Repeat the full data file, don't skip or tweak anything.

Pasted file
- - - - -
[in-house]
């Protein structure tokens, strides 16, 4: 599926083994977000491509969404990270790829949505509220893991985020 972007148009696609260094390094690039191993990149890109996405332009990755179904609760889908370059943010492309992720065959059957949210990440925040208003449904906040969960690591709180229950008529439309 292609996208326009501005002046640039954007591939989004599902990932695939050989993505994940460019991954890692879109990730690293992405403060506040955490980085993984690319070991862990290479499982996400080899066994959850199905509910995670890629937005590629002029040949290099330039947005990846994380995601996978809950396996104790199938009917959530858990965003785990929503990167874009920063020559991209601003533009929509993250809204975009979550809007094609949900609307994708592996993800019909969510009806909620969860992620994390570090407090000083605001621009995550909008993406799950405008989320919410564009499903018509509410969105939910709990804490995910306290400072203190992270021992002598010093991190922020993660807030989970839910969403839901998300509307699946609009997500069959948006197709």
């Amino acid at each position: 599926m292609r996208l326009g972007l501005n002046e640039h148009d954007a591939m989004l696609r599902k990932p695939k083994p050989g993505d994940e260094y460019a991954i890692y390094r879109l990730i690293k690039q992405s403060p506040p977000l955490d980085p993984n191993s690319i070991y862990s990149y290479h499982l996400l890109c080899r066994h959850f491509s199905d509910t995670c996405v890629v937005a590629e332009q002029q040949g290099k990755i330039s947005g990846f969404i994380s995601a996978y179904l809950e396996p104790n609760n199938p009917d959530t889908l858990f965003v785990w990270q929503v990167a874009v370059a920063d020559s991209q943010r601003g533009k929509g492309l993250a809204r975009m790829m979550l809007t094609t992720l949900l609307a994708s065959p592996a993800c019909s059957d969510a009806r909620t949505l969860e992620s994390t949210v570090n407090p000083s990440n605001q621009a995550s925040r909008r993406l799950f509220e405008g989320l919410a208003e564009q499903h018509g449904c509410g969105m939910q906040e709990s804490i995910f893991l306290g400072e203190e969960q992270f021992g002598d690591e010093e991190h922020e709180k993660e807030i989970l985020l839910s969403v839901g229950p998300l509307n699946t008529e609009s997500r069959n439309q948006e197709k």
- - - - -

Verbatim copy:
[in-house]
């Protein structure tokens, strides 16, 4: 599926083994977000491509969404990270790829949505509220893991985020 972007148009696609260094390094690039191993990149890109996405332009990755179904609760889908370059943010492309992720065959059957949210990440925040208003449904906040969960690591709180229950008529439309 292609996208326009501005002046640039954007591939989004599902990932695939050989993505994940460019991954890692879109990730690293992405403060506040955490980085993984690319070991862990290479499982996400080899066994959850199905509910995670890629937005590629002029040949290099330039947005990846994380995601996978809950396996104790199938009917959530858990965003785990929503990167874009920063020559991209601003533009929509993250809204975009979550809007094609949900609307994708592996993800019909969510009806909620969860992620994390570090407090000083605001621009995550909008993406799950405008989320919410564009499903018509509410969105939910709990804490995910306290400072203190992270021992002598010093991190922020993660807030989970839910969403839901998300509307699946609009997500069959948006197709």
């Amino acid at each position: 599926m292609r996208l326009g972007l501005n002046e640039h148009d954007a591939m989004l696609r599902k990932p695939k083994p050989g993505d994940e260094y460019a991954i890692y390094r879109l990730i690293k690039q992405s403060p506040p977000l955490d980085p993984n191993s690319i070991y862990s990149y290479h499982l996400l890109c080899r066994h959850f491509s199905d509910t995670c996405v890629v937005a590629e332009q002029q040949g290099k990755i330039s947005g990846f969404i994380s995601a996978y179904l809950e396996p104790n609760n199938p009917d959530t889908l858990f965003v785990w990270q929503v990167a874009v370059a920063d020559s991209q943010r601003g533009k929509g492309l993250a809204r975009m790829m979550l809007t094609t992720l949900l609307a994708s065959p592996a993800c019909s059957d969510a009806r909620t949505l969860e992620s994390t949210v570090n407090p000083s990440n605001q621009a995550s925040r909008r993406l799950f509220e405008g989320l919410a208003e564009q499903h018509g449904c509410g969105m939910q906040e709990s804490i995910f893991l306290g400072e203190e969960q992270f021992g002598d690591e010093e991190h922020e709180k993660e807030i989970l985020l839910s969403v839901g229950p998300l509307n699946t008529e609009s997500r069959n439309q948006e197709k």